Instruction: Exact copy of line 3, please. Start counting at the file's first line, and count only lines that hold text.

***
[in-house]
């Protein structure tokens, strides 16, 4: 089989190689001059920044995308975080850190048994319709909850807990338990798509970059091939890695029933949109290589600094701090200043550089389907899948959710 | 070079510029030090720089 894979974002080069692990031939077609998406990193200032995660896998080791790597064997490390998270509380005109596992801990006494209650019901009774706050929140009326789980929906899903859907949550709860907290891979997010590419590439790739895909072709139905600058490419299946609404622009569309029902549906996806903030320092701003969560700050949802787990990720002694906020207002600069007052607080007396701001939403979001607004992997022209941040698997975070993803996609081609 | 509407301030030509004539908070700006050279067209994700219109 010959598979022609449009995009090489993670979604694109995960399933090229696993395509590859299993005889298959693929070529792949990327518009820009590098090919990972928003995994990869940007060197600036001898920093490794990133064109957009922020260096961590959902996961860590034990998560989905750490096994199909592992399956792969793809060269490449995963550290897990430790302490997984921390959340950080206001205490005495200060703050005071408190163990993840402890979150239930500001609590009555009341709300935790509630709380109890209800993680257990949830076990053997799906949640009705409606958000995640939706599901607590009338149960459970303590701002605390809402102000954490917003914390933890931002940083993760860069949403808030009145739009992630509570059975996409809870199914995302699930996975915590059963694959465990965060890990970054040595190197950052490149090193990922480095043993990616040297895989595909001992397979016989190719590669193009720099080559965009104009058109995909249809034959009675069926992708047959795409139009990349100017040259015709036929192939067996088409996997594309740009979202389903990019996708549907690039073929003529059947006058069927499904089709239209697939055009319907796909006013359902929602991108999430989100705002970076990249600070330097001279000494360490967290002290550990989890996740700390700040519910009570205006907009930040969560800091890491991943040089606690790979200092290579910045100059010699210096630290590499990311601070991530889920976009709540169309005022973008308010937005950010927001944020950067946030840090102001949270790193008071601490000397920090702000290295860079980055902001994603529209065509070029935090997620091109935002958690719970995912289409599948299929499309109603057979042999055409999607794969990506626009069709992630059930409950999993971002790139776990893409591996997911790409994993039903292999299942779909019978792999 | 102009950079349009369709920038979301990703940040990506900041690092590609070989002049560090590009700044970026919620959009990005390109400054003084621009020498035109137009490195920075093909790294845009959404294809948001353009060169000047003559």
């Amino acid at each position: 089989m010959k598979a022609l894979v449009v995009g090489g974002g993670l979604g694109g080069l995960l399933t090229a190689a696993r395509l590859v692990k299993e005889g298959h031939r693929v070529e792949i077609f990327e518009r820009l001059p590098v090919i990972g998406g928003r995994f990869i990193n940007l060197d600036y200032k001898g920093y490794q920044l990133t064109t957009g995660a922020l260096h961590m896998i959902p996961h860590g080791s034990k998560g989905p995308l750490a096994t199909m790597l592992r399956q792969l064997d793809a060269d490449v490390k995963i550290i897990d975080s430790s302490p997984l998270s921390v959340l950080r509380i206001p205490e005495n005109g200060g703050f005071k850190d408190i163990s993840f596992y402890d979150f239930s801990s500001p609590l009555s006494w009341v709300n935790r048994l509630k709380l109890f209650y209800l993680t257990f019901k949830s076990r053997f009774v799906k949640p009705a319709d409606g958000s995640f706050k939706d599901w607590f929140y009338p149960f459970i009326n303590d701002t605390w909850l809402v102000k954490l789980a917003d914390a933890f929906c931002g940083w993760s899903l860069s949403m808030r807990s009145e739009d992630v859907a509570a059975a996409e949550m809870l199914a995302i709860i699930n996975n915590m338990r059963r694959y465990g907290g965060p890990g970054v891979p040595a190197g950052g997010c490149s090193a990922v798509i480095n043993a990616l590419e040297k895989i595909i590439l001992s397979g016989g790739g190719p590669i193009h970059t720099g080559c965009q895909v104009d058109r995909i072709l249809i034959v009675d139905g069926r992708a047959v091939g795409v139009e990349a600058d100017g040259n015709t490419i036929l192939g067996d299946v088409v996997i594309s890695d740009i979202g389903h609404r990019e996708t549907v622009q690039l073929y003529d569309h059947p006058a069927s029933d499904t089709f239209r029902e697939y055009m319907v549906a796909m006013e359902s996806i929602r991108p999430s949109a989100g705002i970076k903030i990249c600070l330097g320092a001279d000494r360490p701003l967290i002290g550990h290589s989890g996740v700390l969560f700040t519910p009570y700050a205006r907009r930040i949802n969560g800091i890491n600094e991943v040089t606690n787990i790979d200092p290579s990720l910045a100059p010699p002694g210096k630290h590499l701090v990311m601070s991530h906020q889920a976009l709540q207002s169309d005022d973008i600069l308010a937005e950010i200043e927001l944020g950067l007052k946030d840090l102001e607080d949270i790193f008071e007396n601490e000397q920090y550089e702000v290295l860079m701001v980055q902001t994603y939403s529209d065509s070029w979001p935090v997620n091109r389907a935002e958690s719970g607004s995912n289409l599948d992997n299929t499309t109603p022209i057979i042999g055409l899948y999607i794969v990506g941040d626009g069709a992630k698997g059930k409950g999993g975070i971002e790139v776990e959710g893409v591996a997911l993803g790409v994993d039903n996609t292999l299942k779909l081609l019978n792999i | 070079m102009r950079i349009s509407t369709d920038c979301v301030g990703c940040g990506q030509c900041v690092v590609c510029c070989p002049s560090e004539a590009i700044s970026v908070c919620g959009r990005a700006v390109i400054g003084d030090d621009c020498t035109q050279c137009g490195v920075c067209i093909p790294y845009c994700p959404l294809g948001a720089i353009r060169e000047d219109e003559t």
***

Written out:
């Amino acid at each position: 089989m010959k598979a022609l894979v449009v995009g090489g974002g993670l979604g694109g080069l995960l399933t090229a190689a696993r395509l590859v692990k299993e005889g298959h031939r693929v070529e792949i077609f990327e518009r820009l001059p590098v090919i990972g998406g928003r995994f990869i990193n940007l060197d600036y200032k001898g920093y490794q920044l990133t064109t957009g995660a922020l260096h961590m896998i959902p996961h860590g080791s034990k998560g989905p995308l750490a096994t199909m790597l592992r399956q792969l064997d793809a060269d490449v490390k995963i550290i897990d975080s430790s302490p997984l998270s921390v959340l950080r509380i206001p205490e005495n005109g200060g703050f005071k850190d408190i163990s993840f596992y402890d979150f239930s801990s500001p609590l009555s006494w009341v709300n935790r048994l509630k709380l109890f209650y209800l993680t257990f019901k949830s076990r053997f009774v799906k949640p009705a319709d409606g958000s995640f706050k939706d599901w607590f929140y009338p149960f459970i009326n303590d701002t605390w909850l809402v102000k954490l789980a917003d914390a933890f929906c931002g940083w993760s899903l860069s949403m808030r807990s009145e739009d992630v859907a509570a059975a996409e949550m809870l199914a995302i709860i699930n996975n915590m338990r059963r694959y465990g907290g965060p890990g970054v891979p040595a190197g950052g997010c490149s090193a990922v798509i480095n043993a990616l590419e040297k895989i595909i590439l001992s397979g016989g790739g190719p590669i193009h970059t720099g080559c965009q895909v104009d058109r995909i072709l249809i034959v009675d139905g069926r992708a047959v091939g795409v139009e990349a600058d100017g040259n015709t490419i036929l192939g067996d299946v088409v996997i594309s890695d740009i979202g389903h609404r990019e996708t549907v622009q690039l073929y003529d569309h059947p006058a069927s029933d499904t089709f239209r029902e697939y055009m319907v549906a796909m006013e359902s996806i929602r991108p999430s949109a989100g705002i970076k903030i990249c600070l330097g320092a001279d000494r360490p701003l967290i002290g550990h290589s989890g996740v700390l969560f700040t519910p009570y700050a205006r907009r930040i949802n969560g800091i890491n600094e991943v040089t606690n787990i790979d200092p290579s990720l910045a100059p010699p002694g210096k630290h590499l701090v990311m601070s991530h906020q889920a976009l709540q207002s169309d005022d973008i600069l308010a937005e950010i200043e927001l944020g950067l007052k946030d840090l102001e607080d949270i790193f008071e007396n601490e000397q920090y550089e702000v290295l860079m701001v980055q902001t994603y939403s529209d065509s070029w979001p935090v997620n091109r389907a935002e958690s719970g607004s995912n289409l599948d992997n299929t499309t109603p022209i057979i042999g055409l899948y999607i794969v990506g941040d626009g069709a992630k698997g059930k409950g999993g975070i971002e790139v776990e959710g893409v591996a997911l993803g790409v994993d039903n996609t292999l299942k779909l081609l019978n792999i | 070079m102009r950079i349009s509407t369709d920038c979301v301030g990703c940040g990506q030509c900041v690092v590609c510029c070989p002049s560090e004539a590009i700044s970026v908070c919620g959009r990005a700006v390109i400054g003084d030090d621009c020498t035109q050279c137009g490195v920075c067209i093909p790294y845009c994700p959404l294809g948001a720089i353009r060169e000047d219109e003559t």